House of Gods Glasgow hotel under way

IT PROMISES a touch of mystique and dash of decadence in a heady cocktail of modern-day luxury that harks back to glittering days gone by.

Seeking to emulate the style of the 1920s era with an “opulent” offering of boutique hotel, restaurant and cocktail bar, House of Gods Hotel co-founder Mike Baxter says the Edinburgh-based business has done a roaring trade since the end of lockdown and it has set the scene for a raft of new openings, starting in Glasgow next year.

The business was launched by Mike, 46, and his brother Ross, 43, who complement each other’s own strengths, in 2015, and is on the verge of its largest expansion.

He said: “House of Gods has had a fantastic summer, it has been really busy, and now we are looking forward to the return of the Christmas market and all the good stuff that that brings with it.”

The firm’s new restaurant, Casablanca, has also just opened in the Scottish capital, and it had 500 bookings within 20 minutes.

“The food’s a lot of fun, we have a 24-carat gold Wagyu burger served on a Versace plate.”

HeraldScotland: Mike Baxter: 'We are incredibly excited about Glasgow.'Mike Baxter: ‘We are incredibly excited about Glasgow.’

The firm fared well with staff as it has a strong pay and training and development policy, but has felt the force of supply chain challenges.

“We made a point of becoming a living wage employer and we’ve also taken that up to the next level so our opening wage in the hotel is £10 an hour which is £1 above living wage.

“That was a decision we made as a company for our staff.

“We pride ourselves on great training and development. Working at House of Gods is good for the CV but also if you want to stay for a long time as we are building all these new venues.

“We have taken special care of our staff and it is reflecting in our ability to keep hold of people and to ensure that they enjoy coming to work and want to work for us.”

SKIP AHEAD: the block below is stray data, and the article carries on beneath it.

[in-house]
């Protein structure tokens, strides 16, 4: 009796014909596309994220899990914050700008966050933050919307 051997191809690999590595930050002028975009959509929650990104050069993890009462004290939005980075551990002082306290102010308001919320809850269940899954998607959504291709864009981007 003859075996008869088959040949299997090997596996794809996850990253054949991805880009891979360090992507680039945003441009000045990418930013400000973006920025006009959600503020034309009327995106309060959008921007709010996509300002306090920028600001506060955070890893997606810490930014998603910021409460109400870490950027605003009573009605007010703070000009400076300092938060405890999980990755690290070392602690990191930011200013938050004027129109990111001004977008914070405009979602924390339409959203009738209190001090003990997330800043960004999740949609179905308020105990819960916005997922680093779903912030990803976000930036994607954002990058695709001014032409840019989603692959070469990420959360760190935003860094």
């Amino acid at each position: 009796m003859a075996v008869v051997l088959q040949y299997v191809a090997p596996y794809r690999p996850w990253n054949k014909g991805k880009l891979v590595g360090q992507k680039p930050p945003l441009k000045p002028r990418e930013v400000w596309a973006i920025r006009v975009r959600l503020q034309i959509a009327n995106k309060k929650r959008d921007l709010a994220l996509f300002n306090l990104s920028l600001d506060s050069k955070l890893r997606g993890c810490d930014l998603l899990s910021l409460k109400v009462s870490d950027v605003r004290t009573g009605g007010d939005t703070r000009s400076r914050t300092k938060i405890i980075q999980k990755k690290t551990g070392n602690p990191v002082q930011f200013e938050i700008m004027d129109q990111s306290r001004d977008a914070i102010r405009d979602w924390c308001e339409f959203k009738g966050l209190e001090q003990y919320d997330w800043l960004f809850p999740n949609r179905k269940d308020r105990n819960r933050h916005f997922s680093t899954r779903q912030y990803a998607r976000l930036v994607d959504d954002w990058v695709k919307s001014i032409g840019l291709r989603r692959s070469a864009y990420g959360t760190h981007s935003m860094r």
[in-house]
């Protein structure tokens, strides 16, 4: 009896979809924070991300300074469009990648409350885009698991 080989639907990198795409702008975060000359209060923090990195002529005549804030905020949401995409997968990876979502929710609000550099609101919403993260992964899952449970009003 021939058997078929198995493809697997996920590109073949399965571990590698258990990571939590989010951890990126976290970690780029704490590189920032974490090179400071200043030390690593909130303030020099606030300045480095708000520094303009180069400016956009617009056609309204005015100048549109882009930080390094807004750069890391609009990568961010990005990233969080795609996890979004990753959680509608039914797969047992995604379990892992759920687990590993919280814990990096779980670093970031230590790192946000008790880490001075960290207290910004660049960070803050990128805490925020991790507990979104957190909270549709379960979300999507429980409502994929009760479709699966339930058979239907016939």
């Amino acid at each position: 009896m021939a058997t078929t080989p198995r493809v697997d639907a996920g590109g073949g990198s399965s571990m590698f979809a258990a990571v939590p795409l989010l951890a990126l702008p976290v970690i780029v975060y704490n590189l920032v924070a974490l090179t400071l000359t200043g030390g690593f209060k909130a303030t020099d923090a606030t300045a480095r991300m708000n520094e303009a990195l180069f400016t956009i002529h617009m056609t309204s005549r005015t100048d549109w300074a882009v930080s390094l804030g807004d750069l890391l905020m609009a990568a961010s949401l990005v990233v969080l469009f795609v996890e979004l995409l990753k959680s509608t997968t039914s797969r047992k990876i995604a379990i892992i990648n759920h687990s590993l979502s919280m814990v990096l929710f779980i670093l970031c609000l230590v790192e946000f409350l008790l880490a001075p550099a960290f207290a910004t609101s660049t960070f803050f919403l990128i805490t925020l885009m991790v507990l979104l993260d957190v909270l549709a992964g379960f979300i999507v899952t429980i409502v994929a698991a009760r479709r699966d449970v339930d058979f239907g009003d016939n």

READ MORE: House of Gods Hotel’s Glasgow ‘Peckham’s’ landmark move

He said: “I know that there is a lot of problems in the industry. On one side it is a good thing for the industry. In the past there has been a belief that if you go into hospitality it is not vocational, it is a stop-gap.

“The levels of service that hospitality provides is excellent whether it is with cocktails or just incredible experiences in restaurants or in hospitality in general.

“If you want to build a really great workforce with people who want to stay in the industry this pressure on increasing wages and increasing training for everyone is a really positive thing for the industry in the long term and I’m sure we’ll attract far more people back to the industry and into the industry for the first time.

“So I’m very happy about this general push on the wages.”

On the supply chain, he said: “I think as a result of some of the staff shortages in things like delivery, that has been difficult, it hasn’t been without its challenges but you are just trying to keep head of yourself.

“The people that we work with like Tennent’s and suppliers like that have been fantastic.

“It has been an interesting time. Everything switched on very, very quickly post-pandemic.

“The summer was really challenging but it is definitely settling down now.”

The builders are already in the former Peckhams in Glassford Street in Glasgow preparing for a summer 2022 launch.

“We are on-site in Glasgow now. The demolition works are well under way. It has been really nice to reveal this building that was built in 1908, and has had a lot of various uses.

Like a lot of these buildings, it has been built in and built in, and getting smaller and smaller, so we’ve had a 113 years of downtaking to take out, so it is really nice to see the building stripped back to its original form.

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“We are incredibly excited about Glasgow, a lot of our customers already come through from Glasgow to House of Gods in Edinburgh, so we have a strong following in Glasgow, especially across our social media channels.